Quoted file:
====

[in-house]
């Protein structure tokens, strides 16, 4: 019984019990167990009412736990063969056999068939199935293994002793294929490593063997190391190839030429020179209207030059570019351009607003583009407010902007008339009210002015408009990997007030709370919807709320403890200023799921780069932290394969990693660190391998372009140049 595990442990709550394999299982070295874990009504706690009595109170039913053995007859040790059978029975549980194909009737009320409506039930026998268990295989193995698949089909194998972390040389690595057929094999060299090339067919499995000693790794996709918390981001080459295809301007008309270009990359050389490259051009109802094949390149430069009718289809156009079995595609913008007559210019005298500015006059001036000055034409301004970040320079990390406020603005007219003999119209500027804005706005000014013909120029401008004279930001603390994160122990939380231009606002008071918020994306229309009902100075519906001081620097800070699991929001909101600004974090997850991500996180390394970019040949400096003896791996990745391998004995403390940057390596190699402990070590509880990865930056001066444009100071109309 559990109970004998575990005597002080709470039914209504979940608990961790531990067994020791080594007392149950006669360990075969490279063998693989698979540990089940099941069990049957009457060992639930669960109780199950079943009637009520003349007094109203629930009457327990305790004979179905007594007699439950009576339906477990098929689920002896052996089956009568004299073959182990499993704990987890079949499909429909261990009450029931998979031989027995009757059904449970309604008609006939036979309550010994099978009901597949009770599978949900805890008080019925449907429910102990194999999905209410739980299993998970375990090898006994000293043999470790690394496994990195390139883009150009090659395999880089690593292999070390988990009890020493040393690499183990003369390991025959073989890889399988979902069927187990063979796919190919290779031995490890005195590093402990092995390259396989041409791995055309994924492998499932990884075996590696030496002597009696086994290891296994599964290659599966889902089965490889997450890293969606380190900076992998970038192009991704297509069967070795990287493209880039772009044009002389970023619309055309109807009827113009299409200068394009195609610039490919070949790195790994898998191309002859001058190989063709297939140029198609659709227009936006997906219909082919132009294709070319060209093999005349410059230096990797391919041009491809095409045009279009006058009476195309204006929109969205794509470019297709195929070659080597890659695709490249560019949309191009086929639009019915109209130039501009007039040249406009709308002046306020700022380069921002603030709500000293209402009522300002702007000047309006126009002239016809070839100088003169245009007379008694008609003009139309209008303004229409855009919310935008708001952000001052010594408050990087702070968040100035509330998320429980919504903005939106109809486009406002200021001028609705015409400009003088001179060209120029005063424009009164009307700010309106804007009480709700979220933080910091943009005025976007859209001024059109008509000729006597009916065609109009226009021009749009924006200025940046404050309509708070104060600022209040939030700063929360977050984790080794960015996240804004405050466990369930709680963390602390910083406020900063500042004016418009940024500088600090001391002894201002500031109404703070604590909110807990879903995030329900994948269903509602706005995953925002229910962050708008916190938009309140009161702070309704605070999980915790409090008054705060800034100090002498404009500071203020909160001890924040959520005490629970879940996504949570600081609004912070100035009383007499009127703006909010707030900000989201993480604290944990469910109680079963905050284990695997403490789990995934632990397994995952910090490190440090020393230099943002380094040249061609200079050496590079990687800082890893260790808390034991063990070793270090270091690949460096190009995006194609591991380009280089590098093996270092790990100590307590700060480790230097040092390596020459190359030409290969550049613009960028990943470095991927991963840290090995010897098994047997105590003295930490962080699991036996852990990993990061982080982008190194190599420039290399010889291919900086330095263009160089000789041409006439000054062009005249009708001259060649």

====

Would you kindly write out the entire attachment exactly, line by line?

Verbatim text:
[in-house]
């Protein structure tokens, strides 16, 4: 019984019990167990009412736990063969056999068939199935293994002793294929490593063997190391190839030429020179209207030059570019351009607003583009407010902007008339009210002015408009990997007030709370919807709320403890200023799921780069932290394969990693660190391998372009140049 595990442990709550394999299982070295874990009504706690009595109170039913053995007859040790059978029975549980194909009737009320409506039930026998268990295989193995698949089909194998972390040389690595057929094999060299090339067919499995000693790794996709918390981001080459295809301007008309270009990359050389490259051009109802094949390149430069009718289809156009079995595609913008007559210019005298500015006059001036000055034409301004970040320079990390406020603005007219003999119209500027804005706005000014013909120029401008004279930001603390994160122990939380231009606002008071918020994306229309009902100075519906001081620097800070699991929001909101600004974090997850991500996180390394970019040949400096003896791996990745391998004995403390940057390596190699402990070590509880990865930056001066444009100071109309 559990109970004998575990005597002080709470039914209504979940608990961790531990067994020791080594007392149950006669360990075969490279063998693989698979540990089940099941069990049957009457060992639930669960109780199950079943009637009520003349007094109203629930009457327990305790004979179905007594007699439950009576339906477990098929689920002896052996089956009568004299073959182990499993704990987890079949499909429909261990009450029931998979031989027995009757059904449970309604008609006939036979309550010994099978009901597949009770599978949900805890008080019925449907429910102990194999999905209410739980299993998970375990090898006994000293043999470790690394496994990195390139883009150009090659395999880089690593292999070390988990009890020493040393690499183990003369390991025959073989890889399988979902069927187990063979796919190919290779031995490890005195590093402990092995390259396989041409791995055309994924492998499932990884075996590696030496002597009696086994290891296994599964290659599966889902089965490889997450890293969606380190900076992998970038192009991704297509069967070795990287493209880039772009044009002389970023619309055309109807009827113009299409200068394009195609610039490919070949790195790994898998191309002859001058190989063709297939140029198609659709227009936006997906219909082919132009294709070319060209093999005349410059230096990797391919041009491809095409045009279009006058009476195309204006929109969205794509470019297709195929070659080597890659695709490249560019949309191009086929639009019915109209130039501009007039040249406009709308002046306020700022380069921002603030709500000293209402009522300002702007000047309006126009002239016809070839100088003169245009007379008694008609003009139309209008303004229409855009919310935008708001952000001052010594408050990087702070968040100035509330998320429980919504903005939106109809486009406002200021001028609705015409400009003088001179060209120029005063424009009164009307700010309106804007009480709700979220933080910091943009005025976007859209001024059109008509000729006597009916065609109009226009021009749009924006200025940046404050309509708070104060600022209040939030700063929360977050984790080794960015996240804004405050466990369930709680963390602390910083406020900063500042004016418009940024500088600090001391002894201002500031109404703070604590909110807990879903995030329900994948269903509602706005995953925002229910962050708008916190938009309140009161702070309704605070999980915790409090008054705060800034100090002498404009500071203020909160001890924040959520005490629970879940996504949570600081609004912070100035009383007499009127703006909010707030900000989201993480604290944990469910109680079963905050284990695997403490789990995934632990397994995952910090490190440090020393230099943002380094040249061609200079050496590079990687800082890893260790808390034991063990070793270090270091690949460096190009995006194609591991380009280089590098093996270092790990100590307590700060480790230097040092390596020459190359030409290969550049613009960028990943470095991927991963840290090995010897098994047997105590003295930490962080699991036996852990990993990061982080982008190194190599420039290399010889291919900086330095263009160089000789041409006439000054062009005249009708001259060649």